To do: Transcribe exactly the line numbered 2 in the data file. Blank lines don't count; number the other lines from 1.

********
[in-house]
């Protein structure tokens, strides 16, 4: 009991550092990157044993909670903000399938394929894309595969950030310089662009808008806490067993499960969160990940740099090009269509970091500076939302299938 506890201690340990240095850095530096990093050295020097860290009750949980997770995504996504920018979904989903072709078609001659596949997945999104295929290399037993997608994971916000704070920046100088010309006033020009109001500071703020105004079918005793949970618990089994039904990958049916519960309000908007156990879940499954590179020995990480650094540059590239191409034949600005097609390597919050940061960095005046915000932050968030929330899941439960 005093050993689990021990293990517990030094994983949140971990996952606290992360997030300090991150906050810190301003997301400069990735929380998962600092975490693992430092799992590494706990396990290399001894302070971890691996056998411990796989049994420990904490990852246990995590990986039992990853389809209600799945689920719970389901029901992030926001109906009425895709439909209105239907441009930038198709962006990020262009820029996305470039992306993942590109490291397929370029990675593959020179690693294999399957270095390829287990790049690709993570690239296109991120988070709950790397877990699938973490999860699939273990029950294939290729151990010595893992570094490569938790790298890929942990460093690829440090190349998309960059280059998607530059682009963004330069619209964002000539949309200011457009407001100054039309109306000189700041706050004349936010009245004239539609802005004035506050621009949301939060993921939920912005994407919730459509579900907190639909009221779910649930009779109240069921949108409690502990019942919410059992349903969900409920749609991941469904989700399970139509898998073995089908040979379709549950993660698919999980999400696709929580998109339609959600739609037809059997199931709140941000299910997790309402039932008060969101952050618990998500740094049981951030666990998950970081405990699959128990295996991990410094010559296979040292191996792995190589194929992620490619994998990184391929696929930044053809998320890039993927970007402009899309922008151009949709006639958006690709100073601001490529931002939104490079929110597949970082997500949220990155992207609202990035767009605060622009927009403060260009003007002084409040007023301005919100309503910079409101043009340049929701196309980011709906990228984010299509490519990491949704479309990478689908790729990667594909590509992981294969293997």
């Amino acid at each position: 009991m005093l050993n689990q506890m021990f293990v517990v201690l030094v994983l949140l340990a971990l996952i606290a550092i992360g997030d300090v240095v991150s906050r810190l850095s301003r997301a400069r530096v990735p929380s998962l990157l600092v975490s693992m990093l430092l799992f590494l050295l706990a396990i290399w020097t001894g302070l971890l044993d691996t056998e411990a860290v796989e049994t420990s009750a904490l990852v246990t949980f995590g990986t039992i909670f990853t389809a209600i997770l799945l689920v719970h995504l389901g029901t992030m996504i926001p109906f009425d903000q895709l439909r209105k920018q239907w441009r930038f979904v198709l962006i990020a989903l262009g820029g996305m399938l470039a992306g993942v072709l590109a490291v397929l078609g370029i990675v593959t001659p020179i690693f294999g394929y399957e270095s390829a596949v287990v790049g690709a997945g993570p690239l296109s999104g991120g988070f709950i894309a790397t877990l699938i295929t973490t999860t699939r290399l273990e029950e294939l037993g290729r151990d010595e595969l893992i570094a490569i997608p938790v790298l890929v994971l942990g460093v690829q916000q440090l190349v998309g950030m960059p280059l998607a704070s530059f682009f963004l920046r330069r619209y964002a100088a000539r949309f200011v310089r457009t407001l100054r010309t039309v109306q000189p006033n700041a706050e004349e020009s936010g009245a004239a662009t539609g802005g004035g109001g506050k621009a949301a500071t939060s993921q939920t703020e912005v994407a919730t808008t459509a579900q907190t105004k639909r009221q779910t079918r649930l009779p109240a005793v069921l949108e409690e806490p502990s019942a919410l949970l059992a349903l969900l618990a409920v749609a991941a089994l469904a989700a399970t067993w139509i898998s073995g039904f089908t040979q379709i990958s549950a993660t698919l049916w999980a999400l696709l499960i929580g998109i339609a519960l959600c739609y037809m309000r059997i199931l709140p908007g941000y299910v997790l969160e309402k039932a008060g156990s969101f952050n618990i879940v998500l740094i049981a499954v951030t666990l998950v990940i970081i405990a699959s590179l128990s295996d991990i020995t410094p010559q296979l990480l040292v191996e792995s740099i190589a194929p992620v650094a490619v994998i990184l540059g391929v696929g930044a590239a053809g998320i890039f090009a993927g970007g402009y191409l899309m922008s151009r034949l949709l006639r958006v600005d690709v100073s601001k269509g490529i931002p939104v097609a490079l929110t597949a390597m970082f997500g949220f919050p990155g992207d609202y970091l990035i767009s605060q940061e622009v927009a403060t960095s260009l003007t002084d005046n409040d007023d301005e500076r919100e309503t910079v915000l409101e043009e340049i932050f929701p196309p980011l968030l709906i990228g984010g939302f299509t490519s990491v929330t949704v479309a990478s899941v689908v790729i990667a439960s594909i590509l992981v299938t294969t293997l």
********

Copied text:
């Protein structure tokens, strides 16, 4: 009991550092990157044993909670903000399938394929894309595969950030310089662009808008806490067993499960969160990940740099090009269509970091500076939302299938 506890201690340990240095850095530096990093050295020097860290009750949980997770995504996504920018979904989903072709078609001659596949997945999104295929290399037993997608994971916000704070920046100088010309006033020009109001500071703020105004079918005793949970618990089994039904990958049916519960309000908007156990879940499954590179020995990480650094540059590239191409034949600005097609390597919050940061960095005046915000932050968030929330899941439960 005093050993689990021990293990517990030094994983949140971990996952606290992360997030300090991150906050810190301003997301400069990735929380998962600092975490693992430092799992590494706990396990290399001894302070971890691996056998411990796989049994420990904490990852246990995590990986039992990853389809209600799945689920719970389901029901992030926001109906009425895709439909209105239907441009930038198709962006990020262009820029996305470039992306993942590109490291397929370029990675593959020179690693294999399957270095390829287990790049690709993570690239296109991120988070709950790397877990699938973490999860699939273990029950294939290729151990010595893992570094490569938790790298890929942990460093690829440090190349998309960059280059998607530059682009963004330069619209964002000539949309200011457009407001100054039309109306000189700041706050004349936010009245004239539609802005004035506050621009949301939060993921939920912005994407919730459509579900907190639909009221779910649930009779109240069921949108409690502990019942919410059992349903969900409920749609991941469904989700399970139509898998073995089908040979379709549950993660698919999980999400696709929580998109339609959600739609037809059997199931709140941000299910997790309402039932008060969101952050618990998500740094049981951030666990998950970081405990699959128990295996991990410094010559296979040292191996792995190589194929992620490619994998990184391929696929930044053809998320890039993927970007402009899309922008151009949709006639958006690709100073601001490529931002939104490079929110597949970082997500949220990155992207609202990035767009605060622009927009403060260009003007002084409040007023301005919100309503910079409101043009340049929701196309980011709906990228984010299509490519990491949704479309990478689908790729990667594909590509992981294969293997």